Summer Olympics

No, not the events that we all are watching these days, but the Olympic Mountains of northwestern Washington where I spent last weekend hiking with Steve and Nora.  We did two overnight, 9-10 mile trips, the first one along the ocean and the second in the high mountains.

It was about 200 miles from Olympia, where I got off the train, to Ozette Lake in the far northwest corner, but when we got there we found at least a hundred cars in the parking lot.  It seems to be a popular spot.  We set off for Sand Point, planning to hike three miles up the coast to Cape Alave at low tide.

Looking north from Sand Point.

There are very steep trails with ropes leading over headlands for use during high tide.  The tide was plenty low to go around, but we decided to try the ropes for the challenge of it.

And in the fire appeareth the tablet which bore the Commandments...

Nora scrambling down from the headland.

Petroglyphs at Wedding Rocks

Sunset from Cape Alava.

The coast in this area is strange – narrow rocky beaches above a half-mile-wide platform of rock that is exposed at low tide and connects the mainland to rocky islands covered with trees.  The next morning we had an exceptionally low tide, so we explored out among the rocks.

A creature waiting for the tide to rise.

We hiked out as the weather warmed, becoming a bit uncomfortable for backpacking.  This was a good day to be up north, as it was 99.3 in Corvallis but only low- to mid-80s where we were.

After stopping in Port Angeles to replace my crapped-out water filter, we drove up the constant-grade Hurricane Ridge road to 5000 feet, then turned off on an eight-mile cliff-hugging one-lane gravel road to Obstruction Point at 6100 feet.  From there we started a 9-mile loop down Badger Valley, up Grand Valley, and along a ridge back to the car.

Looking down Badger Valley from 6100 feet.

Western Pasqueflower, Anemone occidentalis, in an area recently melted out.


Tiger Lily, Lilium columbianum.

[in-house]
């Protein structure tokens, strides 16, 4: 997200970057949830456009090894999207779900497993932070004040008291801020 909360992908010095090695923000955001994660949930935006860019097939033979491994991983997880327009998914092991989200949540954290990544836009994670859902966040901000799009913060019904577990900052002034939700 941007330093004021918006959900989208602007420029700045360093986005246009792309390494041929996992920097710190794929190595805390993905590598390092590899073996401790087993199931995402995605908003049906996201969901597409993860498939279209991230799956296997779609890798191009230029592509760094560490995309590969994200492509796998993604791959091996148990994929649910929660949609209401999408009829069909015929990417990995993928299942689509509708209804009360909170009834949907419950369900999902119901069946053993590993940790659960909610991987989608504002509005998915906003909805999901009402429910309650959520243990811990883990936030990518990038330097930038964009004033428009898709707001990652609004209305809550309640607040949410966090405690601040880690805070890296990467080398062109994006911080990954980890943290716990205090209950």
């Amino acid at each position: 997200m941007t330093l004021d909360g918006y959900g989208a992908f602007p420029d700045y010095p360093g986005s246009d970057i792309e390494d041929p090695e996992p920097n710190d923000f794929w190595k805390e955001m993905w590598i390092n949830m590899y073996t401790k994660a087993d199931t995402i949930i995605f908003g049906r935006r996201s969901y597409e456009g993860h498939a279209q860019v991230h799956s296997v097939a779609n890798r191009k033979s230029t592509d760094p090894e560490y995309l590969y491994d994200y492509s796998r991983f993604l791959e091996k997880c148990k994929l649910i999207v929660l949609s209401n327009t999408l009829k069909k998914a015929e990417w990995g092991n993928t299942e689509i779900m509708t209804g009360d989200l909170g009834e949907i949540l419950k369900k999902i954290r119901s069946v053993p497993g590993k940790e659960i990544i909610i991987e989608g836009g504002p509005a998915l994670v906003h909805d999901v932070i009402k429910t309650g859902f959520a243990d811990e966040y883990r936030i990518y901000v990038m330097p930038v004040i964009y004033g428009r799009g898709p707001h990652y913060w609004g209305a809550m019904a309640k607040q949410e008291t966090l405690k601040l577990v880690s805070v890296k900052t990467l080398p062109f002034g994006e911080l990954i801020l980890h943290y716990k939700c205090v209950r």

The lowest point of our hike, crossing Badger Creek at 4100 feet.

We camped at Grand Lake, a most beautiful spot inhabited by four deer (two does, one buck, one fawn) that had become accustomed to humans and continuously poked around the edges of our camp.

Grand Lake in the moonlight, 60-second exposure.

One of the too-tame deer at our campsite.

Veratrum viride, Indian Hellebore or Corn Lily, a plant that brings back fond memories of Colorado.

Grand Lake in the morning sun.

As we hiked out, we made a side trip to Moose Lake, another popular camping spot, where we found this goat munching on alpine grass.

Mountain Goat!

We knew we had 1500 feet of climbing ahead, but we didn’t know it would all happen in less than a mile, about 10-15 exposed switchbacks in the hot sun.  I drank through about 2 1/2 liters of water on the climb and realized that I’m a bit out of shape.

At the top of a grueling 1500-foot climb in less than a mile.

Crossing the snow at 6400 feet.

Looking southeast towards Mount Constance.

Looking southwest toward Mount Olympus.

Mount Olympus, at 7980 feet the highest mountain on the Olympic Peninsula.

High plateau.

Upon arriving back at our car, we made our way back to Olympia, stopping at Port Townsend and at the Fish Brewery.  We made it to the station about two minutes ahead of the train.

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